Our physical yoga practice is a great metaphor for how we show up in the world and how the world shows up in our lives, or you could say, how you do one thing, is how you do EVERYTHING. A couple of weeks ago, my 2 boys exchanged some heated words. Because they work together, it’s sometimes hit or miss, but in the end, they always love each other. I noticed how I was in that moment.
My oldest came in the house, dropped the baby in my arms, and went to go find the youngest, and have a “talking”. During the argument, I noticed that I just “checked out”, and went to the other room, away from the conflict, because that is what I do. In yoga texts, philosophy, they talk about this, because I’m guessing a fair amount of us do it. What they talk about, is stopping violence with loving effort. That means stepping in, and actually stopping the person who is being the most confrontational, and in that moment, if you can do it without being violent yourself, a tremendously good seed will be planted in your mind; that stops violence from happening around you permanently. Yes, what that means is this:
“in your presence all violence will cease”.
Can you imagine a better world that this? I cannot. After everything settled down, apologies were made, I noticed my response. When I was holding my granddaughter in the heat of the argument, she started crying, which made me try and comfort her. Anyone of us would do the same, and offer hugs, especially to little ones who are upset. What would have stopped the strong words immediately, would have been my granddaughter, because everyone has a soft spot for her. Instead of running away (my typical response) I should have walked in with the baby, and believe me, those boys would have stopped fighting immediately.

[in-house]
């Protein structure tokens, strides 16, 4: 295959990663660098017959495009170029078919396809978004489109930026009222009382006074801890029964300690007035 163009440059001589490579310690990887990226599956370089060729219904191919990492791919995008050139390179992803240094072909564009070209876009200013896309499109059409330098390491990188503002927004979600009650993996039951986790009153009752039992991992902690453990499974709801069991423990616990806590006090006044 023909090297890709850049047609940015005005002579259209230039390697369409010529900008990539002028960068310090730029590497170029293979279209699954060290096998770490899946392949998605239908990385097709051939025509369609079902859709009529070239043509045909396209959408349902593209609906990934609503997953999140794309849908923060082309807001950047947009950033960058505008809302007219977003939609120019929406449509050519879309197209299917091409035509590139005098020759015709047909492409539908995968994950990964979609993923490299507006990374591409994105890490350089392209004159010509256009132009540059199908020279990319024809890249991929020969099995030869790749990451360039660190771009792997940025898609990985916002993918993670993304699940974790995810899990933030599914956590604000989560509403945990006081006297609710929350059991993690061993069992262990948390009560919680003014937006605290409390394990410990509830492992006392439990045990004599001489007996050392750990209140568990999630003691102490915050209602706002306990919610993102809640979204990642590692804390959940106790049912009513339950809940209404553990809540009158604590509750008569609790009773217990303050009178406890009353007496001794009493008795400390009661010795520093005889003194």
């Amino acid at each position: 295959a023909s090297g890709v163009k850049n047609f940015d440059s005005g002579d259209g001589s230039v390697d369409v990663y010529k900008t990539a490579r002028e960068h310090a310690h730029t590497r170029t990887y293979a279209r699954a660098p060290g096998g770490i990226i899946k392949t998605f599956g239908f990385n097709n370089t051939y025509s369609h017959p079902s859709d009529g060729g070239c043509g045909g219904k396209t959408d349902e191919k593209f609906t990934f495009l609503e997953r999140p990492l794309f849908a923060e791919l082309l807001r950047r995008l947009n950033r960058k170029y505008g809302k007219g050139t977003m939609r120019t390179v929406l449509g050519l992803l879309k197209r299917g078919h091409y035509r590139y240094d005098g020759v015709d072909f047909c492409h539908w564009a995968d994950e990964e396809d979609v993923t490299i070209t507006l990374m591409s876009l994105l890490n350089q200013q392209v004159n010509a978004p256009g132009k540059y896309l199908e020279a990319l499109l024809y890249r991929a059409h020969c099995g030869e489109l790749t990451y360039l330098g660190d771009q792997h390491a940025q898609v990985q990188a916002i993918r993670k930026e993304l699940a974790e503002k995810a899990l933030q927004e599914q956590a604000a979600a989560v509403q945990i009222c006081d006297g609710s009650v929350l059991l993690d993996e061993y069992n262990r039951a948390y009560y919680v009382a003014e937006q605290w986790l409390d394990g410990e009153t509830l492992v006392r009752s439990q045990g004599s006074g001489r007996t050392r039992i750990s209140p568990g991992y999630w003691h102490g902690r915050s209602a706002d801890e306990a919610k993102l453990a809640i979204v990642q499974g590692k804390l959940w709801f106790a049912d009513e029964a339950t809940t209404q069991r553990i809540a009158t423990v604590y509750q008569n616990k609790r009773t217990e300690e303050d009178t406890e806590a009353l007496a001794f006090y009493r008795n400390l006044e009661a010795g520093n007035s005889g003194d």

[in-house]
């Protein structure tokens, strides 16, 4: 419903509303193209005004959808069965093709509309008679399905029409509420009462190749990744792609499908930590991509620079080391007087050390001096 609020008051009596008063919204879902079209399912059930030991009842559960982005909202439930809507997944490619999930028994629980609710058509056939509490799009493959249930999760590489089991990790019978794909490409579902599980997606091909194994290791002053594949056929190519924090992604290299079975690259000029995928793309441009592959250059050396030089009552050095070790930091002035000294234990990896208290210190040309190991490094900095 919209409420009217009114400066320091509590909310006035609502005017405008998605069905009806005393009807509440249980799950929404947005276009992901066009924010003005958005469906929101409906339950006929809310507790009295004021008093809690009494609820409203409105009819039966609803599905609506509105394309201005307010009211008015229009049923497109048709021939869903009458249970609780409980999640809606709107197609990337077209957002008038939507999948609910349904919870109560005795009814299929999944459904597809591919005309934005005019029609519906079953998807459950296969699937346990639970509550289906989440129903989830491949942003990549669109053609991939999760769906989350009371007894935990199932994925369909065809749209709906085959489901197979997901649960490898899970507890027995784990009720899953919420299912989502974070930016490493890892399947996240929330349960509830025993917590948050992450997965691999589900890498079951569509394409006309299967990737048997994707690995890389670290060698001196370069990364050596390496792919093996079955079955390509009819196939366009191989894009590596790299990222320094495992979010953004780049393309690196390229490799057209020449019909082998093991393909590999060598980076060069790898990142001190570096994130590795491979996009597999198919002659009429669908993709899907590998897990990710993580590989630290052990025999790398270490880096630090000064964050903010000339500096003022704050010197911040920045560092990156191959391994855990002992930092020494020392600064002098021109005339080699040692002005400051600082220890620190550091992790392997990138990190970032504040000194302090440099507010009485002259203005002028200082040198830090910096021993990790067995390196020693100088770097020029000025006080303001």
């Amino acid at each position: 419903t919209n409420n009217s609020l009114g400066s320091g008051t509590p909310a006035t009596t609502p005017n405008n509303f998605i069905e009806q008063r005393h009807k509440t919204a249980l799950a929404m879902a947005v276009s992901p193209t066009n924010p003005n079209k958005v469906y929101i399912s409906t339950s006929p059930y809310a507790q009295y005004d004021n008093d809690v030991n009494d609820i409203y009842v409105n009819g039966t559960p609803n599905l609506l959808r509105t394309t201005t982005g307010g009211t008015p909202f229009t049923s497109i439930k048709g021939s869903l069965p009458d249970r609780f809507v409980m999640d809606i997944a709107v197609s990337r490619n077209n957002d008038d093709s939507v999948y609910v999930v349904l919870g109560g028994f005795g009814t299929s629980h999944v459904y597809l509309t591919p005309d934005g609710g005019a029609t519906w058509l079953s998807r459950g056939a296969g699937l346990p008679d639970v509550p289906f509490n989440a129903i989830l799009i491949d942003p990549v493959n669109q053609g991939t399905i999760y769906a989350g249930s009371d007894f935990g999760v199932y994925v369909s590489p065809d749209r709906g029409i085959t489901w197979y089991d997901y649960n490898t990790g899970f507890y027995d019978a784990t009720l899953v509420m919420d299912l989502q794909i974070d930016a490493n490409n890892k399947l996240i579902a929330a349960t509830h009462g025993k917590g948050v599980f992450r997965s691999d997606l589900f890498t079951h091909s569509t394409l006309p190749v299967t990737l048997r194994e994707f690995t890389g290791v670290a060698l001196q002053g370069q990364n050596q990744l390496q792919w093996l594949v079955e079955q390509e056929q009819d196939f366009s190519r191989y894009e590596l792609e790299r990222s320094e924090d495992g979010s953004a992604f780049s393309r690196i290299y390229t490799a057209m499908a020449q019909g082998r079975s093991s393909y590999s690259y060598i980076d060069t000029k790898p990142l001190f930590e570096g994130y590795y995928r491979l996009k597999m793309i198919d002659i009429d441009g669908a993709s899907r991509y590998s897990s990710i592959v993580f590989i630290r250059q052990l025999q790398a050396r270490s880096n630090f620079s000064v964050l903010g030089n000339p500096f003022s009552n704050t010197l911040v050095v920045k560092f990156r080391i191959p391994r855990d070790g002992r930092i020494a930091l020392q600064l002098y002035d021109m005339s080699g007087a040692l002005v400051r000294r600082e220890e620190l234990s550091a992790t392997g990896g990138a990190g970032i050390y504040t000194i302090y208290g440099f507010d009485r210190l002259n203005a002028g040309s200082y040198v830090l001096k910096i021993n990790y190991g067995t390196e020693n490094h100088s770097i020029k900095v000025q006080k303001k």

The yoga practice we do off the mat can be more important than the time on our mat. If we can notice our behavior, and then try to change our thought patterns, we are truly making excellent strides in the practice of yoga; a body that is free from dis-ease. It’s not easy, it takes a humble heart of noticing what you are doing, as you are doing it. Looking at past mistakes, and try to make things better the next time around. At first you just have to recognize your behavior. That is a huge effort. (We all want to think we are above everything, and don’t need to change a thing about ourselves!). After recognizing the way you are, you can visualize a different ending scenario. This helps when this argument happens again. If you don’t recognize how you are “feeding” this energy, it will happen over and over again, until you “get it” or understand this is for you to change about yourself.
This is how we change our world around us. This is our yoga practice on and off the mat. In our yoga practice are we being kind to ourselves?
See you on the mat,